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NEWS
November 30, 2011 | By Amy Worden, INQUIRER HARRISBURG BUREAU
HARRISBURG - Chalk it up to modernization. Or perhaps to the fact that the forces of privatization are on hard on the heels of the state liquor board. Either way, the Pennsylvania Liquor Control Board (LCB) has opened the door, so to speak, to a new way to get your wine and spirits: Home delivery. With no fanfare, the LCB last week rolled out the pilot program to the public. Now customers can select from a limited number of products, and for a fee, order alcohol online and have it shipped directly to them in 3 to 5 days.
NEWS
June 18, 2015 | By Laura McCrystal, Inquirer Staff Writer
HARRISBURG - A Senate panel approved a measure Tuesday to broaden and better regulate the home delivery of out-of-state wine to Pennsylvanians, a practice that has slowly evolved but lacked uniform rules. The bill would allow out-of-state wineries to pay $100 for a license to ship wine directly to customers in Pennsylvania. Residents could buy as many as 36 cases a year from a single winery. If the bill becomes law, supporters say, the commonwealth would comply with court rulings striking down the prohibition of out-of-state shipments.
NEWS
December 1, 2011 | By Amy Worden, Inquirer Harrisburg Bureau
HARRISBURG - Chalk it up to modernization. Or perhaps to the fact that the forces of privatization are hard on the heels of the state liquor board. Either way, the Liquor Control Board has quietly opened the door, so to speak, to a new way to get your wine and spirits: home delivery. With no fanfare, the LCB last week rolled out the pilot program to the public. Now customers can select from a limited number of products and, for a fee, order alcohol online and have it shipped directly to them in three to five days.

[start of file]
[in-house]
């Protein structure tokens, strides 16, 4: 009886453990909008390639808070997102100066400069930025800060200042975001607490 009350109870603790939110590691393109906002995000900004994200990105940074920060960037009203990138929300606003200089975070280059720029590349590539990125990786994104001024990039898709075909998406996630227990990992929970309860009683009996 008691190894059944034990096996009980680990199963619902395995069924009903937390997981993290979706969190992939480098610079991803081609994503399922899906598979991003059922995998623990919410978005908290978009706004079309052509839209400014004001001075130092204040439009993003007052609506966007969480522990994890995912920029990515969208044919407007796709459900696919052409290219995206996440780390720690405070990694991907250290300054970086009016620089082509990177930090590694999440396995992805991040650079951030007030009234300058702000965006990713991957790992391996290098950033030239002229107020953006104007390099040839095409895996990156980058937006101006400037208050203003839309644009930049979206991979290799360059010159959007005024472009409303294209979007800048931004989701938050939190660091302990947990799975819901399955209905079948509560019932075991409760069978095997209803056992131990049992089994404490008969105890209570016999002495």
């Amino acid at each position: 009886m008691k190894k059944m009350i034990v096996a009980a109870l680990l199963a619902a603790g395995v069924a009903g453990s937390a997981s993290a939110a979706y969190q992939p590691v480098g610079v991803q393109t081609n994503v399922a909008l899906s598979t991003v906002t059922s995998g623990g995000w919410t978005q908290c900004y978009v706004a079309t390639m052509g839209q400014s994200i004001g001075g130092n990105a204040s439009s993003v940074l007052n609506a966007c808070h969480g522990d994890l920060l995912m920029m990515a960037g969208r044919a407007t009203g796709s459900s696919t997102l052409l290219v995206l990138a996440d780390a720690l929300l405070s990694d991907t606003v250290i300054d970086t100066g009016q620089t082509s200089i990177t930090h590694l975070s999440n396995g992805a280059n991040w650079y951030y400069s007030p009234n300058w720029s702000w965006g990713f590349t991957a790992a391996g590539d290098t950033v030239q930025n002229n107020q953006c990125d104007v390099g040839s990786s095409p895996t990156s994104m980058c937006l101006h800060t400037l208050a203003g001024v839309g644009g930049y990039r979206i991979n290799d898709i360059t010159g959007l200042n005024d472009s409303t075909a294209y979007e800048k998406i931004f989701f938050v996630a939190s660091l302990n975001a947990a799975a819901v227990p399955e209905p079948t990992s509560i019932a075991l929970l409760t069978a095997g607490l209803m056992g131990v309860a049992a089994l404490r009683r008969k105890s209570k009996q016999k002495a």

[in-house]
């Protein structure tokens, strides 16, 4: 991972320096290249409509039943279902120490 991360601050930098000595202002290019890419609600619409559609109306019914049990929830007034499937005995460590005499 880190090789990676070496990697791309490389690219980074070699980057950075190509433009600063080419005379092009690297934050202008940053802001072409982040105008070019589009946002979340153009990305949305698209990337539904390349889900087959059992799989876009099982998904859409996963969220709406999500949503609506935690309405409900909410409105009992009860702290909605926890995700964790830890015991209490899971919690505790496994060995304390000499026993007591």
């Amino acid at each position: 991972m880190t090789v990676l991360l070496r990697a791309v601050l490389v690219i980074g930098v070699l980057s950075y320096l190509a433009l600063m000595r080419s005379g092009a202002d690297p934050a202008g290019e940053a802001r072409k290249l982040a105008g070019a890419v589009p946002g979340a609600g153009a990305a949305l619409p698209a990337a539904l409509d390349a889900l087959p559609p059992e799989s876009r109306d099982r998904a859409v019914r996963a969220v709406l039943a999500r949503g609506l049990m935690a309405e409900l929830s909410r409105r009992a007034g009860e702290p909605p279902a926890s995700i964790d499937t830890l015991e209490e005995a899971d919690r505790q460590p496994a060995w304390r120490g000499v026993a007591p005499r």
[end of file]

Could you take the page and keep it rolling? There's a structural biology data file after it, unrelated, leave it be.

NEWS
June 25, 1991 | by Joe O'Dowd, Daily News Staff Writer
Expectant mom Margarita Lopez thought the moment had come. The pains were starting. So she went to the hospital yesterday to await the birth of her child. As it turned out, however, the young mother-to-be had false labor pains. It was a false alarm. She went back home. But there was nothing false about the pains she felt this morning. They were as true as Delaney. And thanks in part to three police officers, Delaney Lopez is here and thriving. Delaney's the name of Lopez' baby daughter, delivered by the police officers in the Lopez home.
NEWS
January 24, 1999 | By Joseph A. Gambardello, INQUIRER STAFF WRITER
Meet Joe Smith. Husband. Father of three (ages 6, 11 and 12). Stepfather of two (ages 7 and 13). Banjo player for the Polish American String Band. And milkman. That's right. Milkman. From the Pennsylvania suburbs to the developments dotting South Jersey, metal milk boxes - generally considered artifacts of a bygone era - are being put to their intended use and in some neighborhoods are considered status symbols. And the milkman, thought to be extinct in the age of convenience stores, apparently is more of an endangered species that now looks to be on the verge of returning.
NEWS
June 16, 1986 | By Theresa Conroy. Special to The Inquirer
It's 4:30 a.m. A misty sky blankets the manicured lawns of a darkened Huntingdon Valley. Reflections from a crescent moon glimmer on plastic trash bags perched on curbs and on television antennas poking from rooftops. The chugging of the red-and-white Breuninger's milk truck breaks the stillness as it grinds up a small incline. The headlights startle a squirrel bounding across the street, and the truck chugs past it. Ray Franks, 59, yanks up the truck's hand brake, stands and faces the load of products - milk and juice, butter, eggs and bread - all neatly stacked in orange-and-brown crates.
BUSINESS
November 25, 1992 | By Betsy Anderson, FOR THE INQUIRER